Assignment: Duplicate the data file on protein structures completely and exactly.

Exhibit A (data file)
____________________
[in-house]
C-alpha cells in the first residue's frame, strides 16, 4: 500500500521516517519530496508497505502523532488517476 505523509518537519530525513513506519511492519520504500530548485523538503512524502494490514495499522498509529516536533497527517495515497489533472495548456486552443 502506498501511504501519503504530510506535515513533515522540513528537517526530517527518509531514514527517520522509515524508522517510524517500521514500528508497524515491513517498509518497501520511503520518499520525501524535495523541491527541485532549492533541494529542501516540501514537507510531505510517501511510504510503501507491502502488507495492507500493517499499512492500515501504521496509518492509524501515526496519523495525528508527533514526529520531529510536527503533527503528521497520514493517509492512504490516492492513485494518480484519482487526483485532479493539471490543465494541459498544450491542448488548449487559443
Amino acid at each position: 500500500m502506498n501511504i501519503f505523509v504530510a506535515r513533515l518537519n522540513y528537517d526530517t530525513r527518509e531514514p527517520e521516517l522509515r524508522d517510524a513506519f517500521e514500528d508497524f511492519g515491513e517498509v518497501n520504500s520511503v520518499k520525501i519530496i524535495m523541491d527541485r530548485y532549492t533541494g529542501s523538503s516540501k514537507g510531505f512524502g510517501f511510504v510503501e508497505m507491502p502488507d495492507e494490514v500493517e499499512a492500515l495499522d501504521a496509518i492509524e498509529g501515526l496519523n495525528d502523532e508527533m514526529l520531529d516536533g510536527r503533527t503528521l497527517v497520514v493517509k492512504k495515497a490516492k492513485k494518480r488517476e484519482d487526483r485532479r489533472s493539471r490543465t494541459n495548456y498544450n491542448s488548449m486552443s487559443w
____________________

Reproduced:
[in-house]
C-alpha cells in the first residue's frame, strides 16, 4: 500500500521516517519530496508497505502523532488517476 505523509518537519530525513513506519511492519520504500530548485523538503512524502494490514495499522498509529516536533497527517495515497489533472495548456486552443 502506498501511504501519503504530510506535515513533515522540513528537517526530517527518509531514514527517520522509515524508522517510524517500521514500528508497524515491513517498509518497501520511503520518499520525501524535495523541491527541485532549492533541494529542501516540501514537507510531505510517501511510504510503501507491502502488507495492507500493517499499512492500515501504521496509518492509524501515526496519523495525528508527533514526529520531529510536527503533527503528521497520514493517509492512504490516492492513485494518480484519482487526483485532479493539471490543465494541459498544450491542448488548449487559443
Amino acid at each position: 500500500m502506498n501511504i501519503f505523509v504530510a506535515r513533515l518537519n522540513y528537517d526530517t530525513r527518509e531514514p527517520e521516517l522509515r524508522d517510524a513506519f517500521e514500528d508497524f511492519g515491513e517498509v518497501n520504500s520511503v520518499k520525501i519530496i524535495m523541491d527541485r530548485y532549492t533541494g529542501s523538503s516540501k514537507g510531505f512524502g510517501f511510504v510503501e508497505m507491502p502488507d495492507e494490514v500493517e499499512a492500515l495499522d501504521a496509518i492509524e498509529g501515526l496519523n495525528d502523532e508527533m514526529l520531529d516536533g510536527r503533527t503528521l497527517v497520514v493517509k492512504k495515497a490516492k492513485k494518480r488517476e484519482d487526483r485532479r489533472s493539471r490543465t494541459n495548456y498544450n491542448s488548449m486552443s487559443w